The Pickwick Papers By Charles Dickens Chapters 22-25

'But after all,' said Mr. Nupkins, brightening for a moment, after a long pause; 'after all, this is a mere statement. Captain Fitz-Marshall is a man of very engaging manners, and, I dare say, has many enemies. What proof have you of the truth of these representations?'

'Confront me with him,' said Mr. Pickwick, 'that is all I ask, and all I require. Confront him with me and my friends here; you will want no further proof.'

'Why,' said Mr. Nupkins, 'that might be very easily done, for he will be here to-night, and then there would be no occasion to make the matter public, just — just — for the young man's own sake, you know. I — I — should like to consult Mrs. Nupkins on the propriety of the step, in the first instance, though. At all events, Mr. Pickwick, we must despatch this legal business before we can do anything else. Pray step back into the next room.'

Into the next room they went.

'Grummer,' said the magistrate, in an awful voice.

'Your Wash-up,' replied Grummer, with the smile of a favourite.

'Come, come, Sir,' said the magistrate sternly, 'don't let me see any of this levity here. It is very unbecoming, and I can assure you that you have very little to smile at. Was the account you gave me just now strictly true? Now be careful, sir!' 'Your Wash-up,' stammered Grummer, 'I-'

'Oh, you are confused, are you?' said the magistrate. 'Mr. Jinks, you observe this confusion?'

'Certainly, Sir,' replied Jinks.

'Now,' said the magistrate, 'repeat your statement, Grummer, and again I warn you to be careful. Mr. Jinks, take his words down.'

The unfortunate Grummer proceeded to re-state his complaint, but, what between Mr. Jinks's taking down his words, and the magistrate's taking them up, his natural tendency to rambling, and his extreme confusion, he managed to get involved, in something under three minutes, in such a mass of entanglement and contradiction, that Mr. Nupkins at once declared he didn't believe him. So the fines were remitted, and Mr. Jinks found a couple of bail in no time. And all these solemn proceedings having been satisfactorily concluded, Mr. Grummer was ignominiously ordered out — an awful instance of the instability of human greatness, and the uncertain tenure of great men's favour.

Mrs. Nupkins was a majestic female in a pink gauze turban and a light brown wig. Miss Nupkins possessed all her mamma's haughtiness without the turban, and all her ill-nature without the wig; and whenever the exercise of these two amiable qualities involved mother and daughter in some unpleasant dilemma, as they not infrequently did, they both concurred in laying the blame on the shoulders of Mr. Nupkins. Accordingly, when Mr. Nupkins sought Mrs. Nupkins, and detailed the communication which had been made by Mr. Pickwick, Mrs. Nupkins suddenly recollected that she had always expected something of the kind; that she had always said it would be so; that her advice was never taken; that she really did not know what Mr. Nupkins supposed she was; and so forth.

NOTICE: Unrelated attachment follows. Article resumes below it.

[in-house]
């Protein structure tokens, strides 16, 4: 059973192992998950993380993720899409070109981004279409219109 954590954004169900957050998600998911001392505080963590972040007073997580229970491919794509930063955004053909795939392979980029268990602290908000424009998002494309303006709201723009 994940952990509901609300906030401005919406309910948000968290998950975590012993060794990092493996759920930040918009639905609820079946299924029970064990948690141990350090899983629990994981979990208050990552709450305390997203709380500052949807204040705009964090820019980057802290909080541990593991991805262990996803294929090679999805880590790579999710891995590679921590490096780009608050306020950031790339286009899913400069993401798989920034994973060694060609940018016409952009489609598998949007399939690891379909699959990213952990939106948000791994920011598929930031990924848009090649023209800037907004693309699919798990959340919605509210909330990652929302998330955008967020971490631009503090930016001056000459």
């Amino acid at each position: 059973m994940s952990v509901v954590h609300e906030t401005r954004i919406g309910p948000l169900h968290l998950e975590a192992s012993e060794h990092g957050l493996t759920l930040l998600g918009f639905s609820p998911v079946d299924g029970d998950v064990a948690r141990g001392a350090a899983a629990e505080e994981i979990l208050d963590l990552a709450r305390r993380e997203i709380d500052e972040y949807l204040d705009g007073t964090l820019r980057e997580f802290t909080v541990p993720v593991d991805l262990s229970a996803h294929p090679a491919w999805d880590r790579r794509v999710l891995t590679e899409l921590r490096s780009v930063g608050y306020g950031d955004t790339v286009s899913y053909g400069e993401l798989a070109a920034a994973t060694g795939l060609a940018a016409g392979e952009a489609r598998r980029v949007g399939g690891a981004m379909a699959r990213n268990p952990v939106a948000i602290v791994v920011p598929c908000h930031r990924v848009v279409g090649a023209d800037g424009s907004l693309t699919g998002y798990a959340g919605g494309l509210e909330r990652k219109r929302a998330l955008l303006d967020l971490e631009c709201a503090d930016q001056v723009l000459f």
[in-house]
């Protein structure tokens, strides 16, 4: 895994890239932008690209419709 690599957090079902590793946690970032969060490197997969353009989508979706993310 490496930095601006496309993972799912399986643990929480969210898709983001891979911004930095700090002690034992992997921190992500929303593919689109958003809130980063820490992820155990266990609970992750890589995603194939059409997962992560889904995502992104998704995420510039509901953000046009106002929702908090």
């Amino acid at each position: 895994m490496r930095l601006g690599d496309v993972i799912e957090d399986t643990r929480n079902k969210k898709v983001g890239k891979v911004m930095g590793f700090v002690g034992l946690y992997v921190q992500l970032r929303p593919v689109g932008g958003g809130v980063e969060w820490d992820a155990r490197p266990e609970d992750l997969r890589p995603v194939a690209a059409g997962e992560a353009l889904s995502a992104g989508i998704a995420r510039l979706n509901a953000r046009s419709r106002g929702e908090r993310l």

'The idea!' said Miss Nupkins, forcing a tear of very scanty proportions into the corner of each eye; 'the idea of my being made such a fool of!'

'Ah! you may thank your papa, my dear,' said Mrs. Nupkins; 'how I have implored and begged that man to inquire into the captain's family connections; how I have urged and entreated him to take some decisive step! I am quite certain nobody would believe it — quite.'

'But, my dear,' said Mr. Nupkins.

'Don't talk to me, you aggravating thing, don't!' said Mrs. Nupkins.

'My love,' said Mr. Nupkins, 'you professed yourself very fond of Captain Fitz-Marshall. You have constantly asked him here, my dear, and you have lost no opportunity of introducing him elsewhere.'

'Didn't I say so, Henrietta?' cried Mrs. Nupkins, appealing to her daughter with the air of a much-injured female. 'Didn't I say that your papa would turn round and lay all this at my door? Didn't I say so?' Here Mrs. Nupkins sobbed.

'Oh, pa!' remonstrated Miss Nupkins. And here she sobbed too.

'Isn't it too much, when he has brought all this disgrace and ridicule upon us, to taunt me with being the cause of it?' exclaimed Mrs. Nupkins.

'How can we ever show ourselves in society!' said Miss Nupkins.

'How can we face the Porkenhams?' cried Mrs. Nupkins.

'Or the Griggs!' cried Miss Nupkins. 'Or the Slummintowkens!' cried Mrs. Nupkins. 'But what does your papa care! What is it to HIM!' At this dreadful reflection, Mrs. Nupkins wept mental anguish, and Miss Nupkins followed on the same side.